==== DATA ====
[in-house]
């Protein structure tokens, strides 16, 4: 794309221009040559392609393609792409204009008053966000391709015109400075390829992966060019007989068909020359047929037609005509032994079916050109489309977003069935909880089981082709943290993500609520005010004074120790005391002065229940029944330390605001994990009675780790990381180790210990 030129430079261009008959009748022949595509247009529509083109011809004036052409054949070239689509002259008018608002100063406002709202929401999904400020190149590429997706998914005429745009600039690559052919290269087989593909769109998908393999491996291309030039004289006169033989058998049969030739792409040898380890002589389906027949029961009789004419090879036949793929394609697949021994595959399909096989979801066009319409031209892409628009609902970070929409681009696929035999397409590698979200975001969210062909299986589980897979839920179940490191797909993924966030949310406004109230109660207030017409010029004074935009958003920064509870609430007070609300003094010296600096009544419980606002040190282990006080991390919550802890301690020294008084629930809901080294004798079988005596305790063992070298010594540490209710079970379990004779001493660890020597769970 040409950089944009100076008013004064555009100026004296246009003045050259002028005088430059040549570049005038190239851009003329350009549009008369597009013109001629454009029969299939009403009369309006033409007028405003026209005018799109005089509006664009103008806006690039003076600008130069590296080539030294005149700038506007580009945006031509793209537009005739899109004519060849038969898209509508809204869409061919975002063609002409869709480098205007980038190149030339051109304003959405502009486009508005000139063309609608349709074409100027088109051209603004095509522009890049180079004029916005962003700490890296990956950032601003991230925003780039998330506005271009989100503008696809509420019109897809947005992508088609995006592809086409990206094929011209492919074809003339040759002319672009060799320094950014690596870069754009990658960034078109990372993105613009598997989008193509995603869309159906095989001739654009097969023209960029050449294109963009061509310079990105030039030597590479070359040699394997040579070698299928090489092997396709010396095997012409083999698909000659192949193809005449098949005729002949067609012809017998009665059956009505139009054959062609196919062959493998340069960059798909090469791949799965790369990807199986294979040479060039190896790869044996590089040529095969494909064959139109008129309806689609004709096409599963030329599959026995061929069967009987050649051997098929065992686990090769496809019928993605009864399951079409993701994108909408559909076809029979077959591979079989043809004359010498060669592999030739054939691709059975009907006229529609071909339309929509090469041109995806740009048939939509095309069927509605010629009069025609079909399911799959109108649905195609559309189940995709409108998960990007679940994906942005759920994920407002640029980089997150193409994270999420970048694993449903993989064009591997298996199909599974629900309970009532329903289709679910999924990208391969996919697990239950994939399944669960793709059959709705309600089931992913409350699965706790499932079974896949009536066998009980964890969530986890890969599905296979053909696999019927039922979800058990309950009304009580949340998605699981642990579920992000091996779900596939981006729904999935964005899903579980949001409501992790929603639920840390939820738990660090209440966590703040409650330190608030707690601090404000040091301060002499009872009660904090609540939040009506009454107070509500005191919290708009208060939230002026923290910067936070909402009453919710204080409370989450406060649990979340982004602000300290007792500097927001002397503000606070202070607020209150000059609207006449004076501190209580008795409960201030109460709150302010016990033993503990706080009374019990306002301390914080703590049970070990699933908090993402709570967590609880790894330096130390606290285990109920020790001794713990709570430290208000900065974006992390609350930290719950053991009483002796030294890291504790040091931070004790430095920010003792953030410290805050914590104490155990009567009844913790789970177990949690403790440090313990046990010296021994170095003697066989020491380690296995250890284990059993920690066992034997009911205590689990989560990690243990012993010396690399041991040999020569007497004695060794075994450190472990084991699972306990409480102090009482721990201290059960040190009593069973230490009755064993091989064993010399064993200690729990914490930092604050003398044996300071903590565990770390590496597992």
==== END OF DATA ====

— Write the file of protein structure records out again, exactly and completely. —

[in-house]
């Protein structure tokens, strides 16, 4: 794309221009040559392609393609792409204009008053966000391709015109400075390829992966060019007989068909020359047929037609005509032994079916050109489309977003069935909880089981082709943290993500609520005010004074120790005391002065229940029944330390605001994990009675780790990381180790210990 030129430079261009008959009748022949595509247009529509083109011809004036052409054949070239689509002259008018608002100063406002709202929401999904400020190149590429997706998914005429745009600039690559052919290269087989593909769109998908393999491996291309030039004289006169033989058998049969030739792409040898380890002589389906027949029961009789004419090879036949793929394609697949021994595959399909096989979801066009319409031209892409628009609902970070929409681009696929035999397409590698979200975001969210062909299986589980897979839920179940490191797909993924966030949310406004109230109660207030017409010029004074935009958003920064509870609430007070609300003094010296600096009544419980606002040190282990006080991390919550802890301690020294008084629930809901080294004798079988005596305790063992070298010594540490209710079970379990004779001493660890020597769970 040409950089944009100076008013004064555009100026004296246009003045050259002028005088430059040549570049005038190239851009003329350009549009008369597009013109001629454009029969299939009403009369309006033409007028405003026209005018799109005089509006664009103008806006690039003076600008130069590296080539030294005149700038506007580009945006031509793209537009005739899109004519060849038969898209509508809204869409061919975002063609002409869709480098205007980038190149030339051109304003959405502009486009508005000139063309609608349709074409100027088109051209603004095509522009890049180079004029916005962003700490890296990956950032601003991230925003780039998330506005271009989100503008696809509420019109897809947005992508088609995006592809086409990206094929011209492919074809003339040759002319672009060799320094950014690596870069754009990658960034078109990372993105613009598997989008193509995603869309159906095989001739654009097969023209960029050449294109963009061509310079990105030039030597590479070359040699394997040579070698299928090489092997396709010396095997012409083999698909000659192949193809005449098949005729002949067609012809017998009665059956009505139009054959062609196919062959493998340069960059798909090469791949799965790369990807199986294979040479060039190896790869044996590089040529095969494909064959139109008129309806689609004709096409599963030329599959026995061929069967009987050649051997098929065992686990090769496809019928993605009864399951079409993701994108909408559909076809029979077959591979079989043809004359010498060669592999030739054939691709059975009907006229529609071909339309929509090469041109995806740009048939939509095309069927509605010629009069025609079909399911799959109108649905195609559309189940995709409108998960990007679940994906942005759920994920407002640029980089997150193409994270999420970048694993449903993989064009591997298996199909599974629900309970009532329903289709679910999924990208391969996919697990239950994939399944669960793709059959709705309600089931992913409350699965706790499932079974896949009536066998009980964890969530986890890969599905296979053909696999019927039922979800058990309950009304009580949340998605699981642990579920992000091996779900596939981006729904999935964005899903579980949001409501992790929603639920840390939820738990660090209440966590703040409650330190608030707690601090404000040091301060002499009872009660904090609540939040009506009454107070509500005191919290708009208060939230002026923290910067936070909402009453919710204080409370989450406060649990979340982004602000300290007792500097927001002397503000606070202070607020209150000059609207006449004076501190209580008795409960201030109460709150302010016990033993503990706080009374019990306002301390914080703590049970070990699933908090993402709570967590609880790894330096130390606290285990109920020790001794713990709570430290208000900065974006992390609350930290719950053991009483002796030294890291504790040091931070004790430095920010003792953030410290805050914590104490155990009567009844913790789970177990949690403790440090313990046990010296021994170095003697066989020491380690296995250890284990059993920690066992034997009911205590689990989560990690243990012993010396690399041991040999020569007497004695060794075994450190472990084991699972306990409480102090009482721990201290059960040190009593069973230490009755064993091989064993010399064993200690729990914490930092604050003398044996300071903590565990770390590496597992």